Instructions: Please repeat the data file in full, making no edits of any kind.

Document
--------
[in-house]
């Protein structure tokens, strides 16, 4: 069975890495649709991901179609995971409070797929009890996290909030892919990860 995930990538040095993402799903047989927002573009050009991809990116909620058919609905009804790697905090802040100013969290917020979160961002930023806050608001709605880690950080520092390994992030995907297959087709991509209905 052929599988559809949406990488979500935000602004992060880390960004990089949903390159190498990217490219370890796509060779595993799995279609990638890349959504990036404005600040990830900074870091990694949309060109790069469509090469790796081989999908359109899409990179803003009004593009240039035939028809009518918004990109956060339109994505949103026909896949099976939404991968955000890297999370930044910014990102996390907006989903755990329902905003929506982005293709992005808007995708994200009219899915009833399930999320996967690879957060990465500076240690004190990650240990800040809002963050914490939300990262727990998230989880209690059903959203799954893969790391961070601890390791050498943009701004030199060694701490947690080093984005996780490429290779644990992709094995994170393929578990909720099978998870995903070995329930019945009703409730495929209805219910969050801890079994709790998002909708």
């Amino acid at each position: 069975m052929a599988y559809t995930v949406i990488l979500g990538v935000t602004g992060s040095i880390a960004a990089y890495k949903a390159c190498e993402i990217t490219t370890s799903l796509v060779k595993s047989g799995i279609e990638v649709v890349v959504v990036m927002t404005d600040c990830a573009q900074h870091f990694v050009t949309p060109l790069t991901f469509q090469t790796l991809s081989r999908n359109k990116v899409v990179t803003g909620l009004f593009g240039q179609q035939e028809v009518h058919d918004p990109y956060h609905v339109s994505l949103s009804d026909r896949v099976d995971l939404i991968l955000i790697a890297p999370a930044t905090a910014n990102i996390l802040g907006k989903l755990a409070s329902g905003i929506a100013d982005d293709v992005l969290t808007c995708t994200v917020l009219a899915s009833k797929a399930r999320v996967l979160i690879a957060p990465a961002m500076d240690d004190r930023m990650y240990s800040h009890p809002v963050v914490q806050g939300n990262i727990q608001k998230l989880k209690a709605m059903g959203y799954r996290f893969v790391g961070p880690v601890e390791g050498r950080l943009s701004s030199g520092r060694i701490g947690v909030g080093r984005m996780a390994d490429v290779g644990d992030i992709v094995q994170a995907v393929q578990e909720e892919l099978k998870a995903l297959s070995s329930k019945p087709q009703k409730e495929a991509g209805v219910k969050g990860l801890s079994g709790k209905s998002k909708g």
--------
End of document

[in-house]
């Protein structure tokens, strides 16, 4: 069975890495649709991901179609995971409070797929009890996290909030892919990860 995930990538040095993402799903047989927002573009050009991809990116909620058919609905009804790697905090802040100013969290917020979160961002930023806050608001709605880690950080520092390994992030995907297959087709991509209905 052929599988559809949406990488979500935000602004992060880390960004990089949903390159190498990217490219370890796509060779595993799995279609990638890349959504990036404005600040990830900074870091990694949309060109790069469509090469790796081989999908359109899409990179803003009004593009240039035939028809009518918004990109956060339109994505949103026909896949099976939404991968955000890297999370930044910014990102996390907006989903755990329902905003929506982005293709992005808007995708994200009219899915009833399930999320996967690879957060990465500076240690004190990650240990800040809002963050914490939300990262727990998230989880209690059903959203799954893969790391961070601890390791050498943009701004030199060694701490947690080093984005996780490429290779644990992709094995994170393929578990909720099978998870995903070995329930019945009703409730495929209805219910969050801890079994709790998002909708």
């Amino acid at each position: 069975m052929a599988y559809t995930v949406i990488l979500g990538v935000t602004g992060s040095i880390a960004a990089y890495k949903a390159c190498e993402i990217t490219t370890s799903l796509v060779k595993s047989g799995i279609e990638v649709v890349v959504v990036m927002t404005d600040c990830a573009q900074h870091f990694v050009t949309p060109l790069t991901f469509q090469t790796l991809s081989r999908n359109k990116v899409v990179t803003g909620l009004f593009g240039q179609q035939e028809v009518h058919d918004p990109y956060h609905v339109s994505l949103s009804d026909r896949v099976d995971l939404i991968l955000i790697a890297p999370a930044t905090a910014n990102i996390l802040g907006k989903l755990a409070s329902g905003i929506a100013d982005d293709v992005l969290t808007c995708t994200v917020l009219a899915s009833k797929a399930r999320v996967l979160i690879a957060p990465a961002m500076d240690d004190r930023m990650y240990s800040h009890p809002v963050v914490q806050g939300n990262i727990q608001k998230l989880k209690a709605m059903g959203y799954r996290f893969v790391g961070p880690v601890e390791g050498r950080l943009s701004s030199g520092r060694i701490g947690v909030g080093r984005m996780a390994d490429v290779g644990d992030i992709v094995q994170a995907v393929q578990e909720e892919l099978k998870a995903l297959s070995s329930k019945p087709q009703k409730e495929a991509g209805v219910k969050g990860l801890s079994g709790k209905s998002k909708g």